If men had any balls they'd share the beautiful game
QUOTING Gordon Sinclair, a male friend said to me recently, "If women were meant to play football, God would have put their tits somewhere else." Now, I am quite a passive person, I rarely lose my temper, but some things just get under my skin.
Who decided that the world of football was the preserve of men? I am sick to my molars of defending my footballing affiliations. I hear the football-loving female tribe echoing my sentiments and empathising with my cause.
Men think I am joking when I tell them that one of my favourite books is Jimmy Burns's The Hand of God. The same men look at me gobsmacked when I succeed in answering the most difficult footballing questions in a table quiz.
When I watch football in a bar or a stadium, I tend to be sporting a pair of impossibly high heels and attire that stands in stark contrast to an incredibly unflattering and unbecoming football jersey. I don't hurl foul-mouthed abuse and swig pints of lager. I may not look like your average football supporter, but I know just as much.
Having grown up with two brothers and a father who were certifiably obsessed with football, I had no choice but to be the same. The sport dominated dinner table conversations and it usually provided the root to every family squabble. My father is a Manchester City supporter, my brother an Evertonian, so my decision to support Manchester United all those years ago did not stem from the fact that Giggs has a lovely pair of legs or because they happen to be successful, but rather out of childhood rebellion.
Why is it that men find it so hard to accept that some women enjoy football? Is it that they are trying to hang onto tiny aspects of their life that they believe should be female free?
If I express my love of the game to men, they automatically presume that it's for the aesthetic value. Which is incorrect. I watch football because of the adrenaline, the suspense, the skill, the passion and the teamwork. The men just happen to be a delectable little bonus.
What's the problem in admiring beauty anyway? Men do it all the time. I would be questioning my sexuality if I didn't find Fabio Cannavaro or the oh-so-aptly-named Francesco Totti attractive. I mean, what self-respecting heterosexual woman wouldn't? Just because they happen to be Adonises, doesn't mean I respect them any more or less as footballers Likewise, just because Wayne Rooney, Ian Dowie, Luke Chadwick, Peter Beardsley and our very own gaffer aren't exactly blessed in that department doesn't mean I wouldn't watch them play or appreciate their ability.
I wouldn't question a man's knowledge of tennis just because he happens to salivate at the sight of Anna Kournikova or Maria Sharapova.
Don't get me wrong: in order to entice my fellow females into the wonderful world of football, I have drawn their attention to the likes of Jose Mourinho, Alessandro Nesta and Freddie Ljungberg. But soon they were hooked - not on the men, but on the game itself - because football is addictive, for men and for women.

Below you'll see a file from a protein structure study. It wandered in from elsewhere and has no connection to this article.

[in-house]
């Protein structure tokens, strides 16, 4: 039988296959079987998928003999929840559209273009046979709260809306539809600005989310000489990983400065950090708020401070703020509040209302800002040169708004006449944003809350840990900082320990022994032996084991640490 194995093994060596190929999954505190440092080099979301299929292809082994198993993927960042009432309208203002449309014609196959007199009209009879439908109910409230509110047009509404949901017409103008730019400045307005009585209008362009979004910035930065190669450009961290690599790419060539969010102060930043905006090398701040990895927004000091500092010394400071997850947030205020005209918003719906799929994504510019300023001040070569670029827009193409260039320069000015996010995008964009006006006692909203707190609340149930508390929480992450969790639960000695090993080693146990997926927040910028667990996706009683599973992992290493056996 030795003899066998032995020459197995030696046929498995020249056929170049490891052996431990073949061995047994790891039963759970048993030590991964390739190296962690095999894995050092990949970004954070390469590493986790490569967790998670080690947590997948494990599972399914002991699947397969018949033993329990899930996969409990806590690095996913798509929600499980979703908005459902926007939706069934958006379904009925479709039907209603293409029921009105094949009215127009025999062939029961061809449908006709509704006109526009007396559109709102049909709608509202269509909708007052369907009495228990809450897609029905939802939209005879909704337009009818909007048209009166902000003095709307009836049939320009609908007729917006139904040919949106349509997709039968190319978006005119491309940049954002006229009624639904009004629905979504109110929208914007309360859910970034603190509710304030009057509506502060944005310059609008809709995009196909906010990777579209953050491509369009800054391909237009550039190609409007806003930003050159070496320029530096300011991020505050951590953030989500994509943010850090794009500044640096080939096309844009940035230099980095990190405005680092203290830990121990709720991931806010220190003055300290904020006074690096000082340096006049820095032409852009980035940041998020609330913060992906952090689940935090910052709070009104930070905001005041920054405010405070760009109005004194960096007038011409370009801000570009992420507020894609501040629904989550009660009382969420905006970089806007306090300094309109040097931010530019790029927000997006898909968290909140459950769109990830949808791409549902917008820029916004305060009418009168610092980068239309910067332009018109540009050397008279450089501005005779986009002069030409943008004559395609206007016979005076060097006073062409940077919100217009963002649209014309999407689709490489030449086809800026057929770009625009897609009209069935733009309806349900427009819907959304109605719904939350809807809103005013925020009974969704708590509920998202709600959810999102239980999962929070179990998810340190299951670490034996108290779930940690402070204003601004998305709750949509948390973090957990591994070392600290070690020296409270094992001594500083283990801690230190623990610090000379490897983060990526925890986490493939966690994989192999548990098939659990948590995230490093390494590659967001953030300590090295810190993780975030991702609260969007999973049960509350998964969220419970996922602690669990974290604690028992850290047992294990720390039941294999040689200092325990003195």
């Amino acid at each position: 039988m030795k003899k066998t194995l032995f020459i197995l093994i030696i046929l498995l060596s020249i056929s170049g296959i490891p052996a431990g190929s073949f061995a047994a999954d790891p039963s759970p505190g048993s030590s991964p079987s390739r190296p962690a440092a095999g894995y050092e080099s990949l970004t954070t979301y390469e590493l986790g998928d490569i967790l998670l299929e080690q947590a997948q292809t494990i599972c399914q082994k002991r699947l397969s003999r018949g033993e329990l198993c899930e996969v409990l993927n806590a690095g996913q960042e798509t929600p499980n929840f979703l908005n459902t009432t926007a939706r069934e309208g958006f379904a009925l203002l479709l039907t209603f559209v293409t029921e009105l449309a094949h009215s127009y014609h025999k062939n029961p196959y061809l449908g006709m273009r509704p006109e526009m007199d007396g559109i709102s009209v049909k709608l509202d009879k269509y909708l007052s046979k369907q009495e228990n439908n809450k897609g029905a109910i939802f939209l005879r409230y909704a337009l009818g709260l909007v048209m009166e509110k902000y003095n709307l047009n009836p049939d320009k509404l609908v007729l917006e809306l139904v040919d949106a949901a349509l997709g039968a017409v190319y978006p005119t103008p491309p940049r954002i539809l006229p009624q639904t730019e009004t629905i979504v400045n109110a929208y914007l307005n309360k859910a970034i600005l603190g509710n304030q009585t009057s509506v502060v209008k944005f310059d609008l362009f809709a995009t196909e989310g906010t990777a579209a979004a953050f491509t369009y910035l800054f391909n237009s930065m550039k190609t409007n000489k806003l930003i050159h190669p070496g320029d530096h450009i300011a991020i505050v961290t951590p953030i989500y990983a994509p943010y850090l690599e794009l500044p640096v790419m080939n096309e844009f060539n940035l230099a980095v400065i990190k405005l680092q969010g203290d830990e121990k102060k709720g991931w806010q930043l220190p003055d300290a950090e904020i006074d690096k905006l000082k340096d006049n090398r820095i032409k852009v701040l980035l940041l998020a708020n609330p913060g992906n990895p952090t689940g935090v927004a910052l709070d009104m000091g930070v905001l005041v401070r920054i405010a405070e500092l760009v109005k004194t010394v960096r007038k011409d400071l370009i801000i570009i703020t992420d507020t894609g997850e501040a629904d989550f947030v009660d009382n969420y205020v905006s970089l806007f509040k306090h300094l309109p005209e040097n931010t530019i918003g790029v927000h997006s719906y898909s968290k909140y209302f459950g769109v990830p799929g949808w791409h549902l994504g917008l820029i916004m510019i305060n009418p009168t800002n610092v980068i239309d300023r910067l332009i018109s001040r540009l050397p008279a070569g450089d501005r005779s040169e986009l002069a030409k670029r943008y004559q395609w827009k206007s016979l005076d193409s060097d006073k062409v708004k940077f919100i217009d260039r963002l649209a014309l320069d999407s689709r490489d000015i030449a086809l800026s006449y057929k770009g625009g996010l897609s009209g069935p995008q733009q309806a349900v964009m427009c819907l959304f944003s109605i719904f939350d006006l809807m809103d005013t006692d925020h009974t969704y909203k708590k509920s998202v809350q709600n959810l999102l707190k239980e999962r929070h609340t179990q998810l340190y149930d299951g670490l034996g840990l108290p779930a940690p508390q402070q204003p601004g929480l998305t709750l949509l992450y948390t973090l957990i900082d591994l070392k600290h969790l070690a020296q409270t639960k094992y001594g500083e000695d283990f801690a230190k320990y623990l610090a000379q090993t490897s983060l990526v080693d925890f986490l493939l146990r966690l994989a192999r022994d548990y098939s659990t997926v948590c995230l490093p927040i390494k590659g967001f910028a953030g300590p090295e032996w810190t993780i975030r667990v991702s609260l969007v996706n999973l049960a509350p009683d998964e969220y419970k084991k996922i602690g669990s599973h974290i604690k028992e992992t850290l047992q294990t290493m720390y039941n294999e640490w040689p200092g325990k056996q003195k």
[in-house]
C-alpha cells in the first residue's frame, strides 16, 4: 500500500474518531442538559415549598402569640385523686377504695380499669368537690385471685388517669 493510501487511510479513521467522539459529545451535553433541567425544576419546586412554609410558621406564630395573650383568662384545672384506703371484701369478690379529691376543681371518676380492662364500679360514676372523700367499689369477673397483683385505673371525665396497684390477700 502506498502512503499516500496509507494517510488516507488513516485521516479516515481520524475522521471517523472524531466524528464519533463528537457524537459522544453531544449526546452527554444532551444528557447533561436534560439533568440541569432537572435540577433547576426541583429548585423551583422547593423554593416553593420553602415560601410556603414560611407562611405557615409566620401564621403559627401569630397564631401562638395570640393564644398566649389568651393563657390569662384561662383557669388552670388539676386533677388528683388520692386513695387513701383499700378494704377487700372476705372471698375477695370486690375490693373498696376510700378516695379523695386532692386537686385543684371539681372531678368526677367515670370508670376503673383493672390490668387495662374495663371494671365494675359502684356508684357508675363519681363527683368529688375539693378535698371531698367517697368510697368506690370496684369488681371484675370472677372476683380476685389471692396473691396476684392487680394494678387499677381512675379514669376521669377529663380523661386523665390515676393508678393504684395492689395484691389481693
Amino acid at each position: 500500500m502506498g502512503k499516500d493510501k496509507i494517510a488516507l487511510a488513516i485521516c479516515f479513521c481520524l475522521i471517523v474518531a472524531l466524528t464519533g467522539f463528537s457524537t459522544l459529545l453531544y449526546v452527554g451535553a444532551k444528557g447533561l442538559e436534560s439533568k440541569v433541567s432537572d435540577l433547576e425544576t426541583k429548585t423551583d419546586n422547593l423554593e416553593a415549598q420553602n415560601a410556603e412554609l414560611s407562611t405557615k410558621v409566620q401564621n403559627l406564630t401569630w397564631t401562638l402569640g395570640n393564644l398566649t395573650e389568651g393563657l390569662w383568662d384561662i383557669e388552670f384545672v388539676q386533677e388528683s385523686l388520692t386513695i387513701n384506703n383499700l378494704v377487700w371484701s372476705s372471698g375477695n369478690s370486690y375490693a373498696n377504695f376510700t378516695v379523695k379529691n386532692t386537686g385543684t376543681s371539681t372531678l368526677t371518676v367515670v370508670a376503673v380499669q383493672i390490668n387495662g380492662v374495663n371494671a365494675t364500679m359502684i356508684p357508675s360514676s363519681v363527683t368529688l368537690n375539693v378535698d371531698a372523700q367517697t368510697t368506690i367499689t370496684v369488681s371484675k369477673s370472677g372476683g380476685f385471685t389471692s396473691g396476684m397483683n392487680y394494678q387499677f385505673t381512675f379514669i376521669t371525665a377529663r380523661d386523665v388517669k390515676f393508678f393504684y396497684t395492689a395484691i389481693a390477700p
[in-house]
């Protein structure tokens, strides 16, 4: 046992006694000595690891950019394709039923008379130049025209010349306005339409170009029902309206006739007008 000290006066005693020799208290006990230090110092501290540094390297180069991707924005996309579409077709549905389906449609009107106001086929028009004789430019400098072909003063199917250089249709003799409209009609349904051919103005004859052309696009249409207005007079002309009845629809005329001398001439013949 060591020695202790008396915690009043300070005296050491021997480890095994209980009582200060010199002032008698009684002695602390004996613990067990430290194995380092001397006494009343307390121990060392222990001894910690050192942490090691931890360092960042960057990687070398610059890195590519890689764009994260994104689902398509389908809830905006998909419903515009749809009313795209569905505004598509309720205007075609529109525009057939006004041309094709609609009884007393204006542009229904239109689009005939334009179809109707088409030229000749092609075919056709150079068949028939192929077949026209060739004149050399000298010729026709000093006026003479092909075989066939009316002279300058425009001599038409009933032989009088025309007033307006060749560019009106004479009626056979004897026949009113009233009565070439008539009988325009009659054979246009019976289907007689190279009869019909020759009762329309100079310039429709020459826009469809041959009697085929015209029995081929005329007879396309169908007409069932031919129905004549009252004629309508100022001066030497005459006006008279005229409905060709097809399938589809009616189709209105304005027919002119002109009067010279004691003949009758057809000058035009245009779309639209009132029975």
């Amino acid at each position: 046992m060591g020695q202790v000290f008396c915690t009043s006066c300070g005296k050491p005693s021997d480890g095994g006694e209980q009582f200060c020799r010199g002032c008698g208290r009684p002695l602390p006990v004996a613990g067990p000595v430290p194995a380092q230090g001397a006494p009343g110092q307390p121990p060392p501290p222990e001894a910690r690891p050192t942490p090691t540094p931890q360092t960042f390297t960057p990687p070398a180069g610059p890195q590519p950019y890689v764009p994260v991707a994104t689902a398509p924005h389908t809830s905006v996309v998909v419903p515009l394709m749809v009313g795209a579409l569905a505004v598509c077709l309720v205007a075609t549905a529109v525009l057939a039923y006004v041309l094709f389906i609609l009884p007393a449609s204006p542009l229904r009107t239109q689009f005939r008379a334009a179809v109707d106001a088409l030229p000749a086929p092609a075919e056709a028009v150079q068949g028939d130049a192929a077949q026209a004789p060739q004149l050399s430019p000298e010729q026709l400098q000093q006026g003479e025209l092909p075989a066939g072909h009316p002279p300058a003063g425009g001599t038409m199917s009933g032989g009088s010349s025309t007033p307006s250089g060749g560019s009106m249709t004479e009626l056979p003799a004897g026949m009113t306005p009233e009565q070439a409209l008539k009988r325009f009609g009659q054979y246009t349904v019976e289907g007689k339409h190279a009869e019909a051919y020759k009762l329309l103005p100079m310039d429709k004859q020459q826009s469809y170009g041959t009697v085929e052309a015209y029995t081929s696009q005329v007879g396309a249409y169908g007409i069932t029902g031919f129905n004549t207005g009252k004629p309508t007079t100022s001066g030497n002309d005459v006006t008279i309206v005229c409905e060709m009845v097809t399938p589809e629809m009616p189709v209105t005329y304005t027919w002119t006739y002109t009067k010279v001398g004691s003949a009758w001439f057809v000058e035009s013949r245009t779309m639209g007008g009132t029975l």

Just over a fortnight ago Jacqui Oatley made British history by becoming the first ever female commentator on BBC's Match of the Day. The male-dominated world of such luminaries as John Motson was invaded by the attractive blonde 32-year-old. Cue the chorus of begrudgers bemoaning the fact that someone who had never played the game could be adept at talking about it.
Why do people presume she was selected on the basis of some tokenistic gesture or political correctness? The girl got the job on merit and she proved that with her debut broadcast from Craven Cottage when Fulham hosted Blackburn. Her delivery was first-rate, her commentary sharp and accurate.
Indicative of the chauvinistic world of football, thousands of fans have since joined an internet campaign to sack Jacqui Oatley. The online group, who call themselves "Woman Commentator On MOTD - Go Back to the Kitchen", apparently gained over 3,000 members in just one week.
Dave Bassett, ex-manager of Southampton, believes women can't possibly comment on football. "For commentating you must have an understanding of the game and the tactics, and I think in order to do that you need to have played the game," he says. Which is a bit like suggesting that a male gynaecologist is incapable of delivering a baby considering he will never give birth himself.
Thankfully, our own national broadcaster has employed some capable female sports reporters in the form of Evanne Ni Chullinn and Joanne Cantwell. The girls will form part of RTE's GAA summer coverage, but unfortunately there are no women making an impact in the testosterone-filled world of football and rugby broadcasting.
The hysteria and derision surrounding the appointment of Jacqui Oatley merely reinforces the point that the world of football, more than that of any other sport, is overflowing with chauvinistic masculine insecurity.
Why else do men, when I voice my footballing knowledge, feel so compelled to try and catch me out?
And another thing. I fail to comprehend why men treat the off-side rule like it's some complex scientific formula, one which can only be absorbed by the male brain? Here's news for you - it's not that complicated. It made sense to me quicker than setting the dinner table.